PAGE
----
“I will remember your small room, the feel of you, the light in the window, your records, your books, our morning coffee, our noons, our nights, our bodies spilled together, sleeping, the tiny flowing currents, immediate and forever. Your leg, my leg, your arm, my arm, your smile and the warmth of you who made me laugh again.”—Charles Bukowski (via lariviera)
“I want to get more familiar with you. I love you. I loved you when you came and sat on the bed—all that second afternoon was like warm mist—and I hear again the way you say my name—with that queer accent of yours. You arouse in me such a mixture of feelings, I don’t know how to approach you. Only come to me—get closer and closer to me. It will be beautiful, I promise you.”—Henry Miller (via little-harmonica)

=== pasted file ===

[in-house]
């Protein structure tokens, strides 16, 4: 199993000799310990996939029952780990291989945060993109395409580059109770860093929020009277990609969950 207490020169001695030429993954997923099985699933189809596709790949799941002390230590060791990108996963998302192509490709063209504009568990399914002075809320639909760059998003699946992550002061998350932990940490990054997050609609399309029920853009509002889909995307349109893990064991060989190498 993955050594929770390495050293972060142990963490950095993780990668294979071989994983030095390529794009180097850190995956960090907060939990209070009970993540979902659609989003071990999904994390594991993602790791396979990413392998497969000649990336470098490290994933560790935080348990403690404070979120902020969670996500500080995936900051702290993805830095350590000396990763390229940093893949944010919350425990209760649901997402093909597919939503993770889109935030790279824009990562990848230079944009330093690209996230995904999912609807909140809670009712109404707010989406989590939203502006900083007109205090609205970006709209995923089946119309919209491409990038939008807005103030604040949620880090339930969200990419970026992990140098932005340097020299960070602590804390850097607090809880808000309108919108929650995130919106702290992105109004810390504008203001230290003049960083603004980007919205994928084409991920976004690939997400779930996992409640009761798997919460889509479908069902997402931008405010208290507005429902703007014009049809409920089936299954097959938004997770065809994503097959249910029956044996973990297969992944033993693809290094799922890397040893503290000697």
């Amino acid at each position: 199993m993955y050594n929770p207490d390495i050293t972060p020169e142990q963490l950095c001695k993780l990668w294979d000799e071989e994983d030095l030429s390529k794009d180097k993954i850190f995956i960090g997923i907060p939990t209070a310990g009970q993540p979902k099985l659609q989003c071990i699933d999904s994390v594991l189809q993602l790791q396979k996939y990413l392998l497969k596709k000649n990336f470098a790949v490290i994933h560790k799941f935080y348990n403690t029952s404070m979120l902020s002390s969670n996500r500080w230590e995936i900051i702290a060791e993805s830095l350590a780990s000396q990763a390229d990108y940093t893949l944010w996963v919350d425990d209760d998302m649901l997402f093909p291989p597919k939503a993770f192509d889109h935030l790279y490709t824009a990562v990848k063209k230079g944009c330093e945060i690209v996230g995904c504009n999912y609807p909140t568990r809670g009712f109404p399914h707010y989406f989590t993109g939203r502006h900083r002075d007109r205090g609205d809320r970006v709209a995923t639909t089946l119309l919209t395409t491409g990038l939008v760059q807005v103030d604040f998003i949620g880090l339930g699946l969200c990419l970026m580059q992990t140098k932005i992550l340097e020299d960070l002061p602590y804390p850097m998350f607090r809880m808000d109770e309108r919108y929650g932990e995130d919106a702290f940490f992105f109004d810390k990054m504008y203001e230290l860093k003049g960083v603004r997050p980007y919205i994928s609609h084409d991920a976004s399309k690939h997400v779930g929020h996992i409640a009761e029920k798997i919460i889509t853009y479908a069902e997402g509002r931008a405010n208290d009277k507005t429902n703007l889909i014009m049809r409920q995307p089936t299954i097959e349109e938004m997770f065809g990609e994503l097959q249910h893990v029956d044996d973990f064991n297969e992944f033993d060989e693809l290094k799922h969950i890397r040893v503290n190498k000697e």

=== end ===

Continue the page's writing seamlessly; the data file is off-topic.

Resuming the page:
n. the moment you realize that you’re currently happy—consciously trying to savor the feeling—which prompts your intellect to identify it, pick it apart and put it in context, where it will slowly dissolve until it’s little more than an aftertaste.
Dramatic stories should be thrown out. They have nothing whatsoever to do with cinema.
It seems to me that when one tries to do something dramatic with film, one is like a man who tries to hammer with a saw. Film would have been marvelous if there hadn’t been dramatic art to get in the way.
(excerpted from “The Question: Interview with Robert Bresson by Jean-Luc Godard and Michael Delahaye,” Cashiers du Cinéma in English, No. 8 p.12).